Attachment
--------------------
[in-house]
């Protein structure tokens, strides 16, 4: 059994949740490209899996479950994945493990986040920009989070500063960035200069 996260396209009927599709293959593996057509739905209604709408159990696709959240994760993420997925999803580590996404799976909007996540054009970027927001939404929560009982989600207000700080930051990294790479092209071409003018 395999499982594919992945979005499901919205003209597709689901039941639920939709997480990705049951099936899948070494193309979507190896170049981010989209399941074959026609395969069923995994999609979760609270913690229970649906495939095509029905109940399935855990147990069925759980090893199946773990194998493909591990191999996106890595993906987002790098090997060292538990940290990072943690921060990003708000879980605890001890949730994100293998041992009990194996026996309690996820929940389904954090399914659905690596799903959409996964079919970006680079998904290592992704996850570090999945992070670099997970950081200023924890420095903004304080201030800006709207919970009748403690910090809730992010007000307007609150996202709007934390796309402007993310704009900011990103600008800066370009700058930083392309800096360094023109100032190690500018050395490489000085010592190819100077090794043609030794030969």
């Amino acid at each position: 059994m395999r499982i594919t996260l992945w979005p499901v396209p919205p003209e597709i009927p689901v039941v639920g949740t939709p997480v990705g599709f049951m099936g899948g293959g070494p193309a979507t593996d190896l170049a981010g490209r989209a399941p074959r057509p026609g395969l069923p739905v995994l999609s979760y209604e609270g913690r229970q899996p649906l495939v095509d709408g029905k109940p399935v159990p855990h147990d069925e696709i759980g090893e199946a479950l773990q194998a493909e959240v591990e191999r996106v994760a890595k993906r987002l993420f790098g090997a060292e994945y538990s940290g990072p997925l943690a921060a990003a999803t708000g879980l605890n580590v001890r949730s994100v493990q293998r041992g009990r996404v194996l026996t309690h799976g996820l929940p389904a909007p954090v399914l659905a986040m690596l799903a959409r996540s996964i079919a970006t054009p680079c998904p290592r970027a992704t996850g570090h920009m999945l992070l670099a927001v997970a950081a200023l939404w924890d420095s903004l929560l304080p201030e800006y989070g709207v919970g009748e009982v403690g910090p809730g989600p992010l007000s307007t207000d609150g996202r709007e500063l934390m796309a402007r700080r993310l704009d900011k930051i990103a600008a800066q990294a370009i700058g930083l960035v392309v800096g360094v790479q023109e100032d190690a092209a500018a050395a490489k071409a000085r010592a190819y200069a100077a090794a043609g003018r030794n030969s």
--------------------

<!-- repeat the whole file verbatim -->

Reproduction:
[in-house]
């Protein structure tokens, strides 16, 4: 059994949740490209899996479950994945493990986040920009989070500063960035200069 996260396209009927599709293959593996057509739905209604709408159990696709959240994760993420997925999803580590996404799976909007996540054009970027927001939404929560009982989600207000700080930051990294790479092209071409003018 395999499982594919992945979005499901919205003209597709689901039941639920939709997480990705049951099936899948070494193309979507190896170049981010989209399941074959026609395969069923995994999609979760609270913690229970649906495939095509029905109940399935855990147990069925759980090893199946773990194998493909591990191999996106890595993906987002790098090997060292538990940290990072943690921060990003708000879980605890001890949730994100293998041992009990194996026996309690996820929940389904954090399914659905690596799903959409996964079919970006680079998904290592992704996850570090999945992070670099997970950081200023924890420095903004304080201030800006709207919970009748403690910090809730992010007000307007609150996202709007934390796309402007993310704009900011990103600008800066370009700058930083392309800096360094023109100032190690500018050395490489000085010592190819100077090794043609030794030969």
């Amino acid at each position: 059994m395999r499982i594919t996260l992945w979005p499901v396209p919205p003209e597709i009927p689901v039941v639920g949740t939709p997480v990705g599709f049951m099936g899948g293959g070494p193309a979507t593996d190896l170049a981010g490209r989209a399941p074959r057509p026609g395969l069923p739905v995994l999609s979760y209604e609270g913690r229970q899996p649906l495939v095509d709408g029905k109940p399935v159990p855990h147990d069925e696709i759980g090893e199946a479950l773990q194998a493909e959240v591990e191999r996106v994760a890595k993906r987002l993420f790098g090997a060292e994945y538990s940290g990072p997925l943690a921060a990003a999803t708000g879980l605890n580590v001890r949730s994100v493990q293998r041992g009990r996404v194996l026996t309690h799976g996820l929940p389904a909007p954090v399914l659905a986040m690596l799903a959409r996540s996964i079919a970006t054009p680079c998904p290592r970027a992704t996850g570090h920009m999945l992070l670099a927001v997970a950081a200023l939404w924890d420095s903004l929560l304080p201030e800006y989070g709207v919970g009748e009982v403690g910090p809730g989600p992010l007000s307007t207000d609150g996202r709007e500063l934390m796309a402007r700080r993310l704009d900011k930051i990103a600008a800066q990294a370009i700058g930083l960035v392309v800096g360094v790479q023109e100032d190690a092209a500018a050395a490489k071409a000085r010592a190819y200069a100077a090794a043609g003018r030794n030969s």